Saturday, July 29, 2006


Banking on Poverty: Payday Lending is South Carolina's Growth Industry

Seth, over at Samaritanity has a great post about some of the reasons the poor stay poor. Like those handy rent-to-own stores with "No Credit Check" where you pay 1200 bucks for a $200 television. Or the economic risk assessment that's driving auto insurance premiums for the poor. Or my own favorite: the ubiquitous Payday Lenders.

Unlike our more enlightened northern neighbor, South Carolina has decided that the payday lending should be the century's growth industry. In fact, Loan Sharking is big business here with some of the country's biggest usurists setting up fancy corporate headquarters, like Advance America in Spartanburg. If you want to see how this new version of the Mafia's old business model works, just drive around any small town in South Carolina and look at the type of businesses hanging up their shingle in strip malls and abandoned ice cream shops.

In Greenwood, for example, an Upstate manufacturing town of 35,000 that lost a great deal of its job base when manufacturers left for El Salvador or Indonesia, I once counted 65 payday lenders inside the highway loop that surrounds the city. They've got names like Payday Advance and Title Max (where they loan you money on the old heap that you just paid off at the buy-here-pay-here dealer). According to The State: "The number of S.C. payday stores grew by 14 percent last year. Locations in the border counties of York and Lancaster grew by 25 percent. There are now about 1,100 of them in our state. In the 12 months ending August 2004, payday lenders collected more than $150 million in fees on almost 4.4 million loans."

I once asked a local Greenwood banker about why his company, which prides itself on being the "community's bank," wasn't interested in working with me to throw these bums out. After all, they were taking his business, keeping people from opening accounts at his bank. "Hell," he laughed, "those guys give loans to people we'd never touch." When I mentioned the conversation to a friend who is a passionate advocate for the poor, he remarked, "They probably own a few themselves." Probably so.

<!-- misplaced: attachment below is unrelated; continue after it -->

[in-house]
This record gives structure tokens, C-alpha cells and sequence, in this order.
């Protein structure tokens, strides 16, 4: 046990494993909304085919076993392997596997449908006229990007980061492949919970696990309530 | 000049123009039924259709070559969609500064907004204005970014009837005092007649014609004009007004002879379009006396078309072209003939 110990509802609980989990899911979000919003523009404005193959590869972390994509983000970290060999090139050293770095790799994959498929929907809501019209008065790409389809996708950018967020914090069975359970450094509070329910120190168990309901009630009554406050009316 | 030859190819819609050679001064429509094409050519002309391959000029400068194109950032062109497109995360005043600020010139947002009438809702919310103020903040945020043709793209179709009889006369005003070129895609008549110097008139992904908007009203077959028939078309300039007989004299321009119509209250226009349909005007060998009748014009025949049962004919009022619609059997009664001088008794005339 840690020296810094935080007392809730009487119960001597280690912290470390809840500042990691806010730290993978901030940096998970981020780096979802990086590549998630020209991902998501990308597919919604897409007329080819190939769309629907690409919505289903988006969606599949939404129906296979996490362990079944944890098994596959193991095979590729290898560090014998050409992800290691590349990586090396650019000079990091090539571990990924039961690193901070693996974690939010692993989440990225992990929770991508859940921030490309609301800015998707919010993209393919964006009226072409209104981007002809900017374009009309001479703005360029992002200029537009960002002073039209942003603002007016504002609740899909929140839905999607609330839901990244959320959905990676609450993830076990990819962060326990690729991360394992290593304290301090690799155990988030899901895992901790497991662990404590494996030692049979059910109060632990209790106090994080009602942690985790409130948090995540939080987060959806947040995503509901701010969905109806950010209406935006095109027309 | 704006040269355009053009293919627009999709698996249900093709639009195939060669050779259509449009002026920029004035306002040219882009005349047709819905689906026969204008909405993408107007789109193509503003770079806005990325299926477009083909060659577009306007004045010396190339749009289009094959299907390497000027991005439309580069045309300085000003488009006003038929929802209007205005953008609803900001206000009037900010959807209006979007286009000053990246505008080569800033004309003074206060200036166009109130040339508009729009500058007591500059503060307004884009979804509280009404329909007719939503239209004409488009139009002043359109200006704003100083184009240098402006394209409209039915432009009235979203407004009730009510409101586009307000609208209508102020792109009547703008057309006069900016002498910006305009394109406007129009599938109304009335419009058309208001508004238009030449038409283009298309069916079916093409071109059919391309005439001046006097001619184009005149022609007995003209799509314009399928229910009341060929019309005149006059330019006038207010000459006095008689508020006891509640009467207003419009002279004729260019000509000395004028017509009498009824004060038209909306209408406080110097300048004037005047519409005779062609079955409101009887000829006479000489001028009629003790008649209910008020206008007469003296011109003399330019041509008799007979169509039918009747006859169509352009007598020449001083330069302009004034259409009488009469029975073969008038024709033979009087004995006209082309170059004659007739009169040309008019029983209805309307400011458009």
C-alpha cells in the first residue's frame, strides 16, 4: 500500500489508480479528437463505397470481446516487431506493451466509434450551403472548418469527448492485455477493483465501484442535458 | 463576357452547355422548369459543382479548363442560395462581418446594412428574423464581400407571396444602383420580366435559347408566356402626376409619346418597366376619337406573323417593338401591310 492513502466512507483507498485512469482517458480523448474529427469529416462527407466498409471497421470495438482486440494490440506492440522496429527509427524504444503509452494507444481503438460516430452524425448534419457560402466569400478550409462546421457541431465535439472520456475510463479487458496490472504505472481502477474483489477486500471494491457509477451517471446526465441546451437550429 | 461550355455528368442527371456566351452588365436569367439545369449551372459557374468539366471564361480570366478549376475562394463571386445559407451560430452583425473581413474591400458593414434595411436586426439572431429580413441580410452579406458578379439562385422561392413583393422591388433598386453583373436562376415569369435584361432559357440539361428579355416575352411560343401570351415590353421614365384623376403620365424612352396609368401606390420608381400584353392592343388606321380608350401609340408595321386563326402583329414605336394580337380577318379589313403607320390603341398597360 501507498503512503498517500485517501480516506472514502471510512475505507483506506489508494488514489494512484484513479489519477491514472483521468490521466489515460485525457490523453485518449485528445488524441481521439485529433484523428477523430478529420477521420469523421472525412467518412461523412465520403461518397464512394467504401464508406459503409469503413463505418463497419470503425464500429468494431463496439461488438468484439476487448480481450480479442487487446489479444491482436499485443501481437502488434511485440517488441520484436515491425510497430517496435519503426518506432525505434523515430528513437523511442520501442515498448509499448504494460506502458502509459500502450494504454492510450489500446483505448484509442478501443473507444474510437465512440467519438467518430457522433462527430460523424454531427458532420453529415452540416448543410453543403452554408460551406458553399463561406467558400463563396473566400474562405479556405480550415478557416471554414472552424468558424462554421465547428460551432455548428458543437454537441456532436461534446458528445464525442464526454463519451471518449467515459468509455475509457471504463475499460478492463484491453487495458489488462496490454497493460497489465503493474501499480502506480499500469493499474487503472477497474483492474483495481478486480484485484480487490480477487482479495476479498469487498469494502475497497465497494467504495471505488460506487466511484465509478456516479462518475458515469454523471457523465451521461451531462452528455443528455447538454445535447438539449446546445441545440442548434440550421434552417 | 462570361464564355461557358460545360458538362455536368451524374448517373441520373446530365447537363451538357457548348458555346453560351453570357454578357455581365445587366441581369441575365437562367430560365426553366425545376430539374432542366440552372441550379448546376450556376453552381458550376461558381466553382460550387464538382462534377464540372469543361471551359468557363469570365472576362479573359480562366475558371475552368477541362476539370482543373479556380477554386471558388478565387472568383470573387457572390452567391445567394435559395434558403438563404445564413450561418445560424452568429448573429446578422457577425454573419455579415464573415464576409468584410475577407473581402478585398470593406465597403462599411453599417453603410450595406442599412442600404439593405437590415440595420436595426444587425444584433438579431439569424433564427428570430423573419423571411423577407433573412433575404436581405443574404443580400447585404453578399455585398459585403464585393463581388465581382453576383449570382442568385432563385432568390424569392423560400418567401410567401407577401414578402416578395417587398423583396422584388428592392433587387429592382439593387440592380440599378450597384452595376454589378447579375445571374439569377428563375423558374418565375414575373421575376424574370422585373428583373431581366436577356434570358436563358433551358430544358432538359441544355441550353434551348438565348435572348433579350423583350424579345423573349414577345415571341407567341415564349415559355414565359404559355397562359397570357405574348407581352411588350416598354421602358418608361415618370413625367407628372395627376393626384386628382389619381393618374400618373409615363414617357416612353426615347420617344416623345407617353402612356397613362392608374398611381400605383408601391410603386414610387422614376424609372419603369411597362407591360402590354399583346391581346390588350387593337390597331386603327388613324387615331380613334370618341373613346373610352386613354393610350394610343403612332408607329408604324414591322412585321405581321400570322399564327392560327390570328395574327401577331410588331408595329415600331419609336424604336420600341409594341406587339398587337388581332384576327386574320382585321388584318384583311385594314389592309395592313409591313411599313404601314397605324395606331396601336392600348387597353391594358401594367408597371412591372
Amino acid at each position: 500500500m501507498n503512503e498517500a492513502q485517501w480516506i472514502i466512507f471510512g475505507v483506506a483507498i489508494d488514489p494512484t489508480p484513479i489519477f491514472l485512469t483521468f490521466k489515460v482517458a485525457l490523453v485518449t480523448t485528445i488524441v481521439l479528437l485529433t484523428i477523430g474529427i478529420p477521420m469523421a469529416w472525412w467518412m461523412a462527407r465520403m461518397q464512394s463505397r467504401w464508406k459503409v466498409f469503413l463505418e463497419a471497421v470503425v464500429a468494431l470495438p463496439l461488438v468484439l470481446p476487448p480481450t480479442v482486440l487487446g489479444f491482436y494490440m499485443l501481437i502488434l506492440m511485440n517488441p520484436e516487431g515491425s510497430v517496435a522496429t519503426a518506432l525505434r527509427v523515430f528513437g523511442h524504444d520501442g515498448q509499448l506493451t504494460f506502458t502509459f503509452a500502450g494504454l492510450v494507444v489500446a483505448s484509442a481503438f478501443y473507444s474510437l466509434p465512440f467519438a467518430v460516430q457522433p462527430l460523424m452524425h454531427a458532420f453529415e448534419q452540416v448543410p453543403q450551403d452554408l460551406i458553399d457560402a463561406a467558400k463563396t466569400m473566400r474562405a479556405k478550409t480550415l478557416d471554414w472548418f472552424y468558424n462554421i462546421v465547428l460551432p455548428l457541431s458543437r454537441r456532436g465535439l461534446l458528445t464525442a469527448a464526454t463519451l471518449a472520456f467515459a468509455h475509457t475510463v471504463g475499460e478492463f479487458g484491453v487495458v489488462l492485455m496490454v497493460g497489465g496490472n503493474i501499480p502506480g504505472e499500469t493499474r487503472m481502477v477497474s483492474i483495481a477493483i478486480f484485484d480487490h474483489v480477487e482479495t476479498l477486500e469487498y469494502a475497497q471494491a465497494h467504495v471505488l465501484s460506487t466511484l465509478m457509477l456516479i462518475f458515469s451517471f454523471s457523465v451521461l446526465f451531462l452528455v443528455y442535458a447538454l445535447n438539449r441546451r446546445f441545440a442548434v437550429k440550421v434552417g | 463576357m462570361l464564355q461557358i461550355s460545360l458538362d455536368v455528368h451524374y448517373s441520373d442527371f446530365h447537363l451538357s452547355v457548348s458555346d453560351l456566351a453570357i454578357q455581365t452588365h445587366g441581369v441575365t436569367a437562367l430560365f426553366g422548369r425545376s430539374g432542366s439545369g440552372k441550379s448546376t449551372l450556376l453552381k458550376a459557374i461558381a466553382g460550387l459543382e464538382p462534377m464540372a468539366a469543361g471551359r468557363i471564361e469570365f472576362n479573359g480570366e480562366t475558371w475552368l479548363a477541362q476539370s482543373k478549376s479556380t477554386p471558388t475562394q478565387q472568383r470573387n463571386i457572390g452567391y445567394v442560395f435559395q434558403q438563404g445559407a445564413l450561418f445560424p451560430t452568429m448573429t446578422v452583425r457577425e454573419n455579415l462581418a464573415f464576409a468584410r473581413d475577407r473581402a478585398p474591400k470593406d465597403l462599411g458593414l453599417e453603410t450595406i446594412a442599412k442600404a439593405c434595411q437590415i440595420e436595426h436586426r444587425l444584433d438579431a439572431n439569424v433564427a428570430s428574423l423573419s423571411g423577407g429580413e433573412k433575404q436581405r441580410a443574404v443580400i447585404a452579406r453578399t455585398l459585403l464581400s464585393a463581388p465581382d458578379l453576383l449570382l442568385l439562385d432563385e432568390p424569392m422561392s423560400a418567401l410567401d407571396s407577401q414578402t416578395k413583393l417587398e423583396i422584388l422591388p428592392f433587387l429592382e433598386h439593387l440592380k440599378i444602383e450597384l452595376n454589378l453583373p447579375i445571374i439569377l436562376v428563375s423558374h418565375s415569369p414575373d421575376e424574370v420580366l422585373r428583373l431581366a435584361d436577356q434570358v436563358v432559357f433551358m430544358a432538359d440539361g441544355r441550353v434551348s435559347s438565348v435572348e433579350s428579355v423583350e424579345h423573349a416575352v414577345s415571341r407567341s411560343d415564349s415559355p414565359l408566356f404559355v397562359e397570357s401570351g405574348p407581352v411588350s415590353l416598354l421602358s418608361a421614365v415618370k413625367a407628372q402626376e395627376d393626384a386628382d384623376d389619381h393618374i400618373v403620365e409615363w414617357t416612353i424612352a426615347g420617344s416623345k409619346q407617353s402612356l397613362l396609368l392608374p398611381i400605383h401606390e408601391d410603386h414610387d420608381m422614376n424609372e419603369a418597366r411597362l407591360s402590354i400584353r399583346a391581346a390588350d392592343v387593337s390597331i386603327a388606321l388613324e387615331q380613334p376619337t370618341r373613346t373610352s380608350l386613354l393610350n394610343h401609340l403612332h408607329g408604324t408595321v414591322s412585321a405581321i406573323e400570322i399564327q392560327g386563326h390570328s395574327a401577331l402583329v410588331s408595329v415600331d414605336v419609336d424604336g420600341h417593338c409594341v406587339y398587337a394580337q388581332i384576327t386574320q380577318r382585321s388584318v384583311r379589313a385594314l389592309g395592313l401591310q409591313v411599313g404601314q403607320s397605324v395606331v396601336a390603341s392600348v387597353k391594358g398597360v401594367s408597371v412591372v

And that's the problem. The banking industry often forms partnerships with these companies, who, under South Carolina law, can charge up to 459% on a 14 day loan. (And you thought your new ARM rate was high!) It's called "sub-prime lending" in banking parlance. In an article on, not exactly your left-wing anti-capitalist rag, they tag the practice "loan sharking." They also talk about the Palmetto State Star Loan Shark, Advance America.

"Advance America CEO William Webster, who served as chief of staff to U.S. Secretary of Education Richard Riley from 1993 to 1994, didn't return telephone calls seeking comment. In the first three quarters of 2004, the company earned $69 million on $350 million in net revenue. Its net income has soared 12-fold since 1999. In July 2004, Wachovia Corp., the No. 5 U.S. bank, and Bank of America Corp., the No. 3 U.S. bank, co-arranged a $265 million syndicated credit line for Advance America, according to SEC documents. Two months later, Advance America announced an IPO to raise $183 million." According to its website, South Carolina's Advance America earnings continue to soar.

The poor don't have the economic savvy to realize that a $15 "fee" on a $100 cash advance for two weeks is a mind-boggling 390% APR. Sometimes they take out loans to pay off their other loans (the poor's version of refinancing your mortgage to pay off your credit card debt), and they end up in a mess from which there's no escape.

Rebekah O'Connell, a consumer credit counselor at Triangle Family Services, (a United Way agency in Raleigh, N.C.) commented, "It'd be great if it was the middle class and it was just the plumber and all they need is $200 this one time to get them by. But that’s just not the reality. These are people who are really not making it. . . .They’re not fixing a blown tire or a pipe—they’re paying the rent.[Payday lenders are] taking advantage of people in time of need . . . .We’ve got to get some controls on the interest rates. Three, four hundred percent? There ought to be a law."

There ought to be. But there isn't.

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